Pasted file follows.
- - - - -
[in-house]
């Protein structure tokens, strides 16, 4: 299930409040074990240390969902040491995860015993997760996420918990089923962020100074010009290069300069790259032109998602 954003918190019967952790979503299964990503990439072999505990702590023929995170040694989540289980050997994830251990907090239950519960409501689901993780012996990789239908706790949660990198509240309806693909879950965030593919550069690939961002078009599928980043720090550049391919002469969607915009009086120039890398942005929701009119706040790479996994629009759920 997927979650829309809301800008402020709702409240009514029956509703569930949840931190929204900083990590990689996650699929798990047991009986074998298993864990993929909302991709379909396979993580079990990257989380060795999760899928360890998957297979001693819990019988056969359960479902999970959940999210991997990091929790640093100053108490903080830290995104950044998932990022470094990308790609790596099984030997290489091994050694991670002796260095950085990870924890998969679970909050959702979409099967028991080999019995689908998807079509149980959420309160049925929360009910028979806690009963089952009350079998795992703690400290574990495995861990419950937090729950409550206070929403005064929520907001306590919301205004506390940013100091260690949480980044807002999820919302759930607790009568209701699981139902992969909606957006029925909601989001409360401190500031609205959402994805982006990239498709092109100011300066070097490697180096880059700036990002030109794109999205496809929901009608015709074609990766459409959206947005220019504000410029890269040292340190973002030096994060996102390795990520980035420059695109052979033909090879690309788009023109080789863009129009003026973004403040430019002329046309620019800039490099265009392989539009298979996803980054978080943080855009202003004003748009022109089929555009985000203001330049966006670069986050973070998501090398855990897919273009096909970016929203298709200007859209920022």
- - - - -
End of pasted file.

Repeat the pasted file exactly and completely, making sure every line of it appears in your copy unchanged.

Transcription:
[in-house]
């Protein structure tokens, strides 16, 4: 299930409040074990240390969902040491995860015993997760996420918990089923962020100074010009290069300069790259032109998602 954003918190019967952790979503299964990503990439072999505990702590023929995170040694989540289980050997994830251990907090239950519960409501689901993780012996990789239908706790949660990198509240309806693909879950965030593919550069690939961002078009599928980043720090550049391919002469969607915009009086120039890398942005929701009119706040790479996994629009759920 997927979650829309809301800008402020709702409240009514029956509703569930949840931190929204900083990590990689996650699929798990047991009986074998298993864990993929909302991709379909396979993580079990990257989380060795999760899928360890998957297979001693819990019988056969359960479902999970959940999210991997990091929790640093100053108490903080830290995104950044998932990022470094990308790609790596099984030997290489091994050694991670002796260095950085990870924890998969679970909050959702979409099967028991080999019995689908998807079509149980959420309160049925929360009910028979806690009963089952009350079998795992703690400290574990495995861990419950937090729950409550206070929403005064929520907001306590919301205004506390940013100091260690949480980044807002999820919302759930607790009568209701699981139902992969909606957006029925909601989001409360401190500031609205959402994805982006990239498709092109100011300066070097490697180096880059700036990002030109794109999205496809929901009608015709074609990766459409959206947005220019504000410029890269040292340190973002030096994060996102390795990520980035420059695109052979033909090879690309788009023109080789863009129009003026973004403040430019002329046309620019800039490099265009392989539009298979996803980054978080943080855009202003004003748009022109089929555009985000203001330049966006670069986050973070998501090398855990897919273009096909970016929203298709200007859209920022």